SANTA MARIA — There aren’t many basketball programs in the Rio Grande Valley that can say they’ve reached the Sweet 16, but the Santa Maria Cougars have done it twice.
Albert Briones was at the helm for both regional tournaments, and his efforts that led to a return trip this season have earned him the Valley Morning Star’s 2019-2020 All-STAR Boys Basketball Coach of the Year title.
“I love all this recognition for the kids, myself, the community and our program, but I just thank God we have the opportunity to develop young men. At the end of the day, yeah, it’s great that we won games and we got these awards, but the more important thing is that throughout the process (my players) turn in to responsible young men,” Briones said.
Getting his players ready for life after basketball is at the forefront of Briones’ mission as a coach. He makes the regular season schedule as challenging as possible, not putting too much emphasis on wins and losses but focusing on skill development and mental toughness. His system requires that the players work together, be punctual and organized, and complete their assignments, both on the court and in the classroom.
“Even though we love basketball, they do know that this is just an avenue to learn a lot of good qualities for life,” Briones said. “I’m just here to make them better. I want the kids to come back in five years and tell me they’re doing something with their life.”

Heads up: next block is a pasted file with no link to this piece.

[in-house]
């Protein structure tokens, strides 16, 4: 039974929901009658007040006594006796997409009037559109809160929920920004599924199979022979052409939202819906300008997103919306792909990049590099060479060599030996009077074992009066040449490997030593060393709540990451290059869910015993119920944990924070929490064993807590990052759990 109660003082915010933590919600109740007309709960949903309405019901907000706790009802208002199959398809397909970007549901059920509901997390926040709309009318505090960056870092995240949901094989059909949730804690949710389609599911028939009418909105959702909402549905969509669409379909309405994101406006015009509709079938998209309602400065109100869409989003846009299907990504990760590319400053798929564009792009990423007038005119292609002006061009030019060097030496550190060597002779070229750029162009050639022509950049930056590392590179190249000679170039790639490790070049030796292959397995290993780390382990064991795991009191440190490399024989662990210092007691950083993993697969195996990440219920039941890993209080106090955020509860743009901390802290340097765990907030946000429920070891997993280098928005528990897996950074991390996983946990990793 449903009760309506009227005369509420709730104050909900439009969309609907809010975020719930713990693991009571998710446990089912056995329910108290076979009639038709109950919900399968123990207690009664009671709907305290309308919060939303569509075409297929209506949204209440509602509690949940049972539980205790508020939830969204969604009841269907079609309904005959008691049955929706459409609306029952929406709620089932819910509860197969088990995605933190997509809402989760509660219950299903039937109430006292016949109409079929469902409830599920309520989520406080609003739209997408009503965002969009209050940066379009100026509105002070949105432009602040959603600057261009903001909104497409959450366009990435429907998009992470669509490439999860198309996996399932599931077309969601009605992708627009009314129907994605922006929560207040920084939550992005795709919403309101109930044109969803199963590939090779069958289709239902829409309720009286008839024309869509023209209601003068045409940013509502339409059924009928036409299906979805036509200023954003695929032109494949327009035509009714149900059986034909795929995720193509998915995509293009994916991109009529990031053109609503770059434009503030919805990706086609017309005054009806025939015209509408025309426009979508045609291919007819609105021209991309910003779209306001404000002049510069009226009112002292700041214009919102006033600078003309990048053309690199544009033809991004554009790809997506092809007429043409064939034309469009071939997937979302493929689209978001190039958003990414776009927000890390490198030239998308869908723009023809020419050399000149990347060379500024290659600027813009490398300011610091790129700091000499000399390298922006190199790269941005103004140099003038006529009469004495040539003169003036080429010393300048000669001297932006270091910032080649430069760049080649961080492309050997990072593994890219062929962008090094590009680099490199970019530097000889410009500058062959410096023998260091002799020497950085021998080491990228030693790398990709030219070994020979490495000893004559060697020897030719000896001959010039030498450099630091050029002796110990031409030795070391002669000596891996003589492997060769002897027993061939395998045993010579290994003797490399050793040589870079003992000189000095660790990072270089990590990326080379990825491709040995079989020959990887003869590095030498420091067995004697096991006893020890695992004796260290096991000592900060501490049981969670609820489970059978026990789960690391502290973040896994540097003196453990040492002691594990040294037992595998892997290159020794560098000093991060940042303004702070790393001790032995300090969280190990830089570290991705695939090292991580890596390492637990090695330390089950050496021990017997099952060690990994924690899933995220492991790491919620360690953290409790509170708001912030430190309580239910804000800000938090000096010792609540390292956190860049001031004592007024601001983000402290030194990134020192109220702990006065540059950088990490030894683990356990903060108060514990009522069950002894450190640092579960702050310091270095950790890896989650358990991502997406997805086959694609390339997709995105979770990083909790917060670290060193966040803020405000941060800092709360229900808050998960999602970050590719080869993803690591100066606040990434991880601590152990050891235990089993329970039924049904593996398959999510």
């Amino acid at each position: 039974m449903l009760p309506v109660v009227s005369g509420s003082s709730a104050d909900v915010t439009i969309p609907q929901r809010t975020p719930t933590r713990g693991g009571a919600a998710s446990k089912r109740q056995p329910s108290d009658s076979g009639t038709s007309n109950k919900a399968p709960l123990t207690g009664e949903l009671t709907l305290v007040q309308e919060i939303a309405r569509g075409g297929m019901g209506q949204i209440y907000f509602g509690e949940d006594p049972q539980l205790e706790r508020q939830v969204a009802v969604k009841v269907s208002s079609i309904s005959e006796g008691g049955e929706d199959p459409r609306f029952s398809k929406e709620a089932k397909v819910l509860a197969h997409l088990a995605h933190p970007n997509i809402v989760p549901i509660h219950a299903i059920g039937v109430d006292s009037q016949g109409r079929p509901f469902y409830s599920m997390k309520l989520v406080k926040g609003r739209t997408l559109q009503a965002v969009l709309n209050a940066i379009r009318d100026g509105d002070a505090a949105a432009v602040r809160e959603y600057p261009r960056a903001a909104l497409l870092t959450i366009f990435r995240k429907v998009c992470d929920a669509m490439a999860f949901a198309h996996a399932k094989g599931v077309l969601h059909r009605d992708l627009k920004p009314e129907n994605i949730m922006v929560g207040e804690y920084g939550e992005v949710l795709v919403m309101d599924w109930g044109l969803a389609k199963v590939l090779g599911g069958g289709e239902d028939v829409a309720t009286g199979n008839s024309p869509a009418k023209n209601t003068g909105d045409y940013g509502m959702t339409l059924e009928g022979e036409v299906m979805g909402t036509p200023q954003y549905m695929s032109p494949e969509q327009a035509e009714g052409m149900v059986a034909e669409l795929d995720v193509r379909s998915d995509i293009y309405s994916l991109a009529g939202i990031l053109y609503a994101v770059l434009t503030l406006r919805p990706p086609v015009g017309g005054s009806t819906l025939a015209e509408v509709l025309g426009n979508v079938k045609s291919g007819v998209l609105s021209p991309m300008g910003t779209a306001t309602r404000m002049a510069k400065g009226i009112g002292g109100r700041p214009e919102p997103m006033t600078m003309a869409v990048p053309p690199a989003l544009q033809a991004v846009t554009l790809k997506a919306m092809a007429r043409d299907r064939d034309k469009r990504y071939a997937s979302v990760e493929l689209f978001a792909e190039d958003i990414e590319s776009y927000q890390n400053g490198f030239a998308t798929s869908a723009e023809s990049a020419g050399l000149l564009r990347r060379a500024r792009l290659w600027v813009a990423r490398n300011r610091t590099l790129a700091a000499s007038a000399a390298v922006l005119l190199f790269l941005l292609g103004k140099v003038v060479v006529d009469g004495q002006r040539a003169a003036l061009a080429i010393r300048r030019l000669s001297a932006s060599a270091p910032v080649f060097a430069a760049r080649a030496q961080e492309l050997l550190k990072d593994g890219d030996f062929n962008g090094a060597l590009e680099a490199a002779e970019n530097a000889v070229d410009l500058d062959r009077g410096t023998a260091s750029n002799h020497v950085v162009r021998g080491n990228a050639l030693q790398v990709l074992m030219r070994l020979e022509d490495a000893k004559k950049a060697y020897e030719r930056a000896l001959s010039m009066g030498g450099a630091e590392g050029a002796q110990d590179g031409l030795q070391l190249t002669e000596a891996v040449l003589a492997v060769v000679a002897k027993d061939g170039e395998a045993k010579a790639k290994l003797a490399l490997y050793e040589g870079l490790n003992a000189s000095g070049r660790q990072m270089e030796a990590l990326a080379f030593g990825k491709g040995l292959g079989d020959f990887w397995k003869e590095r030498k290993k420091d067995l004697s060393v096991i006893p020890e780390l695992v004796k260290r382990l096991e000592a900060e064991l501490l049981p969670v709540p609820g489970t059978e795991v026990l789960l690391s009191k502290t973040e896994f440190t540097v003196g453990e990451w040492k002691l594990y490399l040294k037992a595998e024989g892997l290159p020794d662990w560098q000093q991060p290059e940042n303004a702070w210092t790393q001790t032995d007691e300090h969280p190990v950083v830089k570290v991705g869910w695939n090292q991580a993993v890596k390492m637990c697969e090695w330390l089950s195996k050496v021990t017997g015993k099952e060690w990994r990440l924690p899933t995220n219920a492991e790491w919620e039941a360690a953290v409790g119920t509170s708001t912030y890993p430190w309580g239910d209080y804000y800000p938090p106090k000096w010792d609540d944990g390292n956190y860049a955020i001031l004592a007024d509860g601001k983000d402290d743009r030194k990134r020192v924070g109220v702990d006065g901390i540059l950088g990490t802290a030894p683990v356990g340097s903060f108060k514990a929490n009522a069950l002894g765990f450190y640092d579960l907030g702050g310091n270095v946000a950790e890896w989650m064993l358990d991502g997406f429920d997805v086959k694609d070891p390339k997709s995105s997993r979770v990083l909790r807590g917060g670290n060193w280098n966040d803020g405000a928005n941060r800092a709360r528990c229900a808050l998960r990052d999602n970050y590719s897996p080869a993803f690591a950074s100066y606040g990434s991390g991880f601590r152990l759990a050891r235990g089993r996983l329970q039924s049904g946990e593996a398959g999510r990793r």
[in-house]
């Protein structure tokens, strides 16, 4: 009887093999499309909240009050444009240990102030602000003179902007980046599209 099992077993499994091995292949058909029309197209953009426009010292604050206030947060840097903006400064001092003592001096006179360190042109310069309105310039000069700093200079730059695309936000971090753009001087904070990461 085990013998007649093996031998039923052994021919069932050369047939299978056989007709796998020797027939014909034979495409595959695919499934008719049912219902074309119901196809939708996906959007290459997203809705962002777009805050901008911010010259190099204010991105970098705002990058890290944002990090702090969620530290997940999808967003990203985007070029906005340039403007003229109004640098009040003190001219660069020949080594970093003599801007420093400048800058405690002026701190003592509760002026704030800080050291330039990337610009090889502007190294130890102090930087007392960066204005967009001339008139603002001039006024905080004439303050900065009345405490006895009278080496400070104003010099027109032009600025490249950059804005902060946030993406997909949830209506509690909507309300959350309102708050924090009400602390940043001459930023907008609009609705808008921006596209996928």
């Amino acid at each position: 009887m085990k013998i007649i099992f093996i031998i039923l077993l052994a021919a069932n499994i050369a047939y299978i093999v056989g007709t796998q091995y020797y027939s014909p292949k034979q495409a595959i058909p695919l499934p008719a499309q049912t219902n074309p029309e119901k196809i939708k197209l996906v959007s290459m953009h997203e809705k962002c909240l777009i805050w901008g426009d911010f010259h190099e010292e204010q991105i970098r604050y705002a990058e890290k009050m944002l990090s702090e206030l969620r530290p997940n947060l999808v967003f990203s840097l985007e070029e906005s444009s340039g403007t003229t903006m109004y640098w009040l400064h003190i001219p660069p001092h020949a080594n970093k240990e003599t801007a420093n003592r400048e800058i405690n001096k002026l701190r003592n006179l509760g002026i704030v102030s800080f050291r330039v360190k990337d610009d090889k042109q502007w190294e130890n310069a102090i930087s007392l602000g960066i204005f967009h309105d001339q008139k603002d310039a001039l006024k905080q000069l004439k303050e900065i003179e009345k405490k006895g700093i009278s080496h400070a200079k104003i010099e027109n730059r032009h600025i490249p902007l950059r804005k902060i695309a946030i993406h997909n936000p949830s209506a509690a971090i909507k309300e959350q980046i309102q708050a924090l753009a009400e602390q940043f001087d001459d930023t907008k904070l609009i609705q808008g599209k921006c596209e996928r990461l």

Going back home is what Briones did when he took the job in 2010. He’s a Cougars alumnus and played on the first varsity teams in basketball and football while in high school. Santa Maria superintendent Martin Cuellar was Briones’ algebra teacher during the early 1990s and lured him from Weslaco High, where he was an assistant, when the position became available.
This year, Briones added to his workload by serving as both the boys and girls basketball coach. It wasn’t easy, but the second title gave him a front row seat to watch his daughter, Clara, play on the varsity squad. Briones credited Cuellar’s support as a reason he was able to power through the double duty.
“Our girls program has had five different coaches in five years … it was a big challenge, but I knew a lot of the kids so it was a smooth transition,” Briones said. “My daughter’s on the team and I was able to see her more this year than in her freshman and sophomore year combined, so that was a great feeling.
“(Cuellar,) I thank him a lot. He never said no to anything we needed all year, and it makes things easier when you have that support. Knowing you’ve got people backing you up and they’ll let you work gives you more freedom to be more creative and to attack your job,” he added.
Briones is already looking ahead to another playoff run next season, but with UIL realignment significantly changing District 32-2A and the loss of six seniors — including four starters — he knows that won’t be an easy task.
That won’t stop the Cougars from aiming to get their first regional semifinal win. As Briones pushes his players toward that goal, he’ll continue pushing them to become the best versions of themselves.
“The game isn’t forever. I tell the kids just make your parents proud, or your uncles or aunts or abuelos, whoever loves you. Just make sure you make them proud, and in that process you’re going to make yourself proud because you’re doing something good,” Briones said.